There’s also 1-1/2 hours of process groups, where clients complete assignments; for example, they may do a goodbye letter to alcohol or 10 triggers in the past to use. Process groups allow peers to answer questions. Let’s say someone shares something and a group member may say that you’re rationalizing, using a defense mechanism. “You’re in denial.” Hearing it from a peer, the IOP client is more likely to accept the comment.
There’s also an adolescent program, which is two hours (compared to three for adults), four days/week. The first hour is chemical dependency education, followed by a process group. Adolescents attend family group with adults.
“The teaching format with adolescents is a little different,” Anna continues. “We do a lot of games and interaction, as well as teach drug refusal skills.”
Why Is IOP Beneficial?
Residential treatment isn’t necessary or practical for everyone. Some people have family or work responsibilities and can’t be away for the 30 to 90 days of residential treatment. It could be financial reasons that prevent them from going into residential treatment.
At the same time, AA is not enough for them. They need the structure and discipline that they’d get with IOP. IOP works for all of these reasons.
In IOP, random drug tests are conducted twice weekly. Clients are also required to attend three 12-step meetings each week. “We keep them very busy.”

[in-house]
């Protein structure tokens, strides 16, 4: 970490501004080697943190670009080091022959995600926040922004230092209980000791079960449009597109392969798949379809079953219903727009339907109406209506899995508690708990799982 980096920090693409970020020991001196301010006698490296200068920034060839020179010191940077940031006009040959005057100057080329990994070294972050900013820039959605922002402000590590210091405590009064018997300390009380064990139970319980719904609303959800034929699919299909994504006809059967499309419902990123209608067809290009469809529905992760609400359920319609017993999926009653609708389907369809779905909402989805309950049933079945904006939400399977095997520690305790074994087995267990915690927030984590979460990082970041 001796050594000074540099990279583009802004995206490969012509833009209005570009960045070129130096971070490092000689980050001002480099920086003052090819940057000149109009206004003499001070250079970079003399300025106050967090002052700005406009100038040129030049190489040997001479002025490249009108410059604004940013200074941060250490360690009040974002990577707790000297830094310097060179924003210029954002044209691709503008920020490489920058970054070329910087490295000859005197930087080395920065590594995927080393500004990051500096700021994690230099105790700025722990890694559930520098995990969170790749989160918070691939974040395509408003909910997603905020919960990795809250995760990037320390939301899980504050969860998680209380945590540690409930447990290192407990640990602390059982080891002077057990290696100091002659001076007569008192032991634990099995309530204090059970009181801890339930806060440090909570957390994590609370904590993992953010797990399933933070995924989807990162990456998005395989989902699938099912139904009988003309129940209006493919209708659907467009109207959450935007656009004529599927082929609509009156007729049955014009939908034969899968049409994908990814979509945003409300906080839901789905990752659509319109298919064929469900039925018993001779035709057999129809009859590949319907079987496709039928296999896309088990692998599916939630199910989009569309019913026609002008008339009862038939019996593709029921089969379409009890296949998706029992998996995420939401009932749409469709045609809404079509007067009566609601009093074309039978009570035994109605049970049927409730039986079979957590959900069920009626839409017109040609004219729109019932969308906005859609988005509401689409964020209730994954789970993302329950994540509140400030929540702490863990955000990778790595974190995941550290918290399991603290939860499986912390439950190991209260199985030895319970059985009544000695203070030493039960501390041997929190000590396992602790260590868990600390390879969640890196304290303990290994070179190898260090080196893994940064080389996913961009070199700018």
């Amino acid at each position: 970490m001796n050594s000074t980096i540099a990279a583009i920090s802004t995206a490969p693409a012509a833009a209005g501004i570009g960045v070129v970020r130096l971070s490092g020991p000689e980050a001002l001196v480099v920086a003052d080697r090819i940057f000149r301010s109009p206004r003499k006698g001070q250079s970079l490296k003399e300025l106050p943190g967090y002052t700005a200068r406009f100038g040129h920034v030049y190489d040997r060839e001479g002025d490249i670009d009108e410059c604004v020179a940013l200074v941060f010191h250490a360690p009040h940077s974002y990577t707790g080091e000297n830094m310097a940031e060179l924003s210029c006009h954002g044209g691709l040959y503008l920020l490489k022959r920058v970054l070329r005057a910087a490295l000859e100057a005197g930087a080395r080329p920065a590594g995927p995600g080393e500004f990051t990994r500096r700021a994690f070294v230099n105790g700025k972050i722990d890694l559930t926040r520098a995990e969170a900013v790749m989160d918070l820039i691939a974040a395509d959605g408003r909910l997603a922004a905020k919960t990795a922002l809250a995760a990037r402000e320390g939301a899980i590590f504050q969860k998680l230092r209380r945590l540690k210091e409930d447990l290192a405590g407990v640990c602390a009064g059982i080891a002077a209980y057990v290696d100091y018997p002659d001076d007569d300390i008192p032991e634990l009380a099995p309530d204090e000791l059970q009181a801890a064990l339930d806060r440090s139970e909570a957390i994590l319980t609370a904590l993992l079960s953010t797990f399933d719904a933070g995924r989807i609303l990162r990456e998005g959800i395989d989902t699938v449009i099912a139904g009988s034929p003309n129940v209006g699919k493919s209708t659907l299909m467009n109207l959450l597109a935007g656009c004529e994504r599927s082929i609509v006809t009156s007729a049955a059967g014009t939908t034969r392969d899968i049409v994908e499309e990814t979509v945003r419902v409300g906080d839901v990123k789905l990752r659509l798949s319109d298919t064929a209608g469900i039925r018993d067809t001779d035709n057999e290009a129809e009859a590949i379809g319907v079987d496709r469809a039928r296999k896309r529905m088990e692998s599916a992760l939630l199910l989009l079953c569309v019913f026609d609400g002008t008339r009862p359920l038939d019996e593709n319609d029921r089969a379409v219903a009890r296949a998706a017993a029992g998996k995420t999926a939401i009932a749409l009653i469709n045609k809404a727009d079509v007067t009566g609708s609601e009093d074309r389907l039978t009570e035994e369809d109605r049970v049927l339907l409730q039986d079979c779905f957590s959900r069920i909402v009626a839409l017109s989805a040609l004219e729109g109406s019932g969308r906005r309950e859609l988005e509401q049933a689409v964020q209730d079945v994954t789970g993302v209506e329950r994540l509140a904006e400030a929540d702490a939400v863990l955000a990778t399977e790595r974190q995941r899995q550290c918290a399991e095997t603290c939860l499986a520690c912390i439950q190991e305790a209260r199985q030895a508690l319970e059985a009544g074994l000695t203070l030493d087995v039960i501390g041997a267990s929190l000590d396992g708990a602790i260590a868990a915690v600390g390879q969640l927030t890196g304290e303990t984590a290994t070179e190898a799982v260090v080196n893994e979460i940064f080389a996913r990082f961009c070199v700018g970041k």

All in – Family Group
The family program is an educational outlet and is mandatory for IOP participation. Someone that is supportive of the client’s recovery has to be present one day a week. Many times, the family is in great need of education about addiction. If clients go through treatment and their environment at home hasn’t changed, they’re more likely to relapse.
In family group, clients do activities like making a concerns list and then sharing it with the group. “Initially, family members may be reluctant to share what they’ve written, but they’re encouraged by hearing other family members (it’s a multi-family group) open up and share in this safe environment,” Anna says.
Another rule is that family members and clients refrain from talking about the concerns list for one day afterward.
“We find that the more a client has family involved, the more successful the client will be at maintaining sobriety.”
What to Look for in an IOP
In Anna’s estimation, positive regard for counselors is the top thing to look for in an IOP. “Finding counselors who genuinely care about clients is vital,” she comments. “The mark of a good counselor is the number of clients who attend the aftercare program and who continue their recovery efforts.”
Anna says that getting the most out of the intensive outpatient treatment experience means “being open to learn.” Clients who are closed off to the help being offered or are defensive throughout treatment probably won’t find IOP works for them. “You can only get out of the treatment experience what you’re willing to put in.”
IOP is affordable and includes aftercare for as long as the client wants to participate in it.